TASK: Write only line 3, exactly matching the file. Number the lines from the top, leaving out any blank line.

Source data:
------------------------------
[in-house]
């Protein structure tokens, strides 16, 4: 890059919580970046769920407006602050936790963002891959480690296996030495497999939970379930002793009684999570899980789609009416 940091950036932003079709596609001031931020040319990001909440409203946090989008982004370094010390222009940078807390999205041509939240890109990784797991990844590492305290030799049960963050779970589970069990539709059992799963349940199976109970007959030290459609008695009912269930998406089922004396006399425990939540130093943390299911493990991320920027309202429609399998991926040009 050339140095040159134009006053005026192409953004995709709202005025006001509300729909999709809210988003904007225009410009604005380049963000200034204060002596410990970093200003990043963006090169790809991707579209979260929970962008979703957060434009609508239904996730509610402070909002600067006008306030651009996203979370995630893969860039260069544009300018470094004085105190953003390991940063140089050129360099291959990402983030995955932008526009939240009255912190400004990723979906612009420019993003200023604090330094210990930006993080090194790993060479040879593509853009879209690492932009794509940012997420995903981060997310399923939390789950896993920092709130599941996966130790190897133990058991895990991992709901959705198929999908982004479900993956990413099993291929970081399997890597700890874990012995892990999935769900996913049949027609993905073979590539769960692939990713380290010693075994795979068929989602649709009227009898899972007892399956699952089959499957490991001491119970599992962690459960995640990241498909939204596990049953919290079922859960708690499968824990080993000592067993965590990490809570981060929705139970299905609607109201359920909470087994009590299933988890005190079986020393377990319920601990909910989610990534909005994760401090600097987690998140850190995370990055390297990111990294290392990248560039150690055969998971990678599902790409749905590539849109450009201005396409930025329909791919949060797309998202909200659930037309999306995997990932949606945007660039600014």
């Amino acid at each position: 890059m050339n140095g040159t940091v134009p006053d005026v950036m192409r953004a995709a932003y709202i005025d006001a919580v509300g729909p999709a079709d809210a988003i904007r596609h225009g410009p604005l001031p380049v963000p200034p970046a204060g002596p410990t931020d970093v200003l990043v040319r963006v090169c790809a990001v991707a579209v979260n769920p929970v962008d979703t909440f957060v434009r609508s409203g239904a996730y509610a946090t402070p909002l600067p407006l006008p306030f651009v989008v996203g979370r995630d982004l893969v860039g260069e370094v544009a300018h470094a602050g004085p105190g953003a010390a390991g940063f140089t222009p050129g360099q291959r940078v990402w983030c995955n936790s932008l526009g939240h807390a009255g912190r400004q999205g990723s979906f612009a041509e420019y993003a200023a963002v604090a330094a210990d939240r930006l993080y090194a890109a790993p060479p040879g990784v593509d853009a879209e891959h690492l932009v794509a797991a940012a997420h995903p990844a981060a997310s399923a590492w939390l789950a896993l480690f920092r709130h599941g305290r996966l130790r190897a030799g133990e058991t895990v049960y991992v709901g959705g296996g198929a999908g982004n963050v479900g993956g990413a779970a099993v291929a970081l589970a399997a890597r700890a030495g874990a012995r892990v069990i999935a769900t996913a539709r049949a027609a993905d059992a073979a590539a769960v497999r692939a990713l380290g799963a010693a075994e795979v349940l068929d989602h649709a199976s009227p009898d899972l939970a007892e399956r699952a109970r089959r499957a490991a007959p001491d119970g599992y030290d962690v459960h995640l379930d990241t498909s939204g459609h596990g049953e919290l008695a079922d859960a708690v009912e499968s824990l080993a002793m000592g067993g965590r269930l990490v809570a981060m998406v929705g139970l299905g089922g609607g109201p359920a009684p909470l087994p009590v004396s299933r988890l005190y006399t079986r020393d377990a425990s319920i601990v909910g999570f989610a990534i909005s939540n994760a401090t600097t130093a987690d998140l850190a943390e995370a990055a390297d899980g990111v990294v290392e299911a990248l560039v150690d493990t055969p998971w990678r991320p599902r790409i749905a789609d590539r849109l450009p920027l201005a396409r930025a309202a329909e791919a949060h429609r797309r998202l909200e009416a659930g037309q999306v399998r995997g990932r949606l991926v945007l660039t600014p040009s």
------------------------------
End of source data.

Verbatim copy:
């Amino acid at each position: 890059m050339n140095g040159t940091v134009p006053d005026v950036m192409r953004a995709a932003y709202i005025d006001a919580v509300g729909p999709a079709d809210a988003i904007r596609h225009g410009p604005l001031p380049v963000p200034p970046a204060g002596p410990t931020d970093v200003l990043v040319r963006v090169c790809a990001v991707a579209v979260n769920p929970v962008d979703t909440f957060v434009r609508s409203g239904a996730y509610a946090t402070p909002l600067p407006l006008p306030f651009v989008v996203g979370r995630d982004l893969v860039g260069e370094v544009a300018h470094a602050g004085p105190g953003a010390a390991g940063f140089t222009p050129g360099q291959r940078v990402w983030c995955n936790s932008l526009g939240h807390a009255g912190r400004q999205g990723s979906f612009a041509e420019y993003a200023a963002v604090a330094a210990d939240r930006l993080y090194a890109a790993p060479p040879g990784v593509d853009a879209e891959h690492l932009v794509a797991a940012a997420h995903p990844a981060a997310s399923a590492w939390l789950a896993l480690f920092r709130h599941g305290r996966l130790r190897a030799g133990e058991t895990v049960y991992v709901g959705g296996g198929a999908g982004n963050v479900g993956g990413a779970a099993v291929a970081l589970a399997a890597r700890a030495g874990a012995r892990v069990i999935a769900t996913a539709r049949a027609a993905d059992a073979a590539a769960v497999r692939a990713l380290g799963a010693a075994e795979v349940l068929d989602h649709a199976s009227p009898d899972l939970a007892e399956r699952a109970r089959r499957a490991a007959p001491d119970g599992y030290d962690v459960h995640l379930d990241t498909s939204g459609h596990g049953e919290l008695a079922d859960a708690v009912e499968s824990l080993a002793m000592g067993g965590r269930l990490v809570a981060m998406v929705g139970l299905g089922g609607g109201p359920a009684p909470l087994p009590v004396s299933r988890l005190y006399t079986r020393d377990a425990s319920i601990v909910g999570f989610a990534i909005s939540n994760a401090t600097t130093a987690d998140l850190a943390e995370a990055a390297d899980g990111v990294v290392e299911a990248l560039v150690d493990t055969p998971w990678r991320p599902r790409i749905a789609d590539r849109l450009p920027l201005a396409r930025a309202a329909e791919a949060h429609r797309r998202l909200e009416a659930g037309q999306v399998r995997g990932r949606l991926v945007l660039t600014p040009s």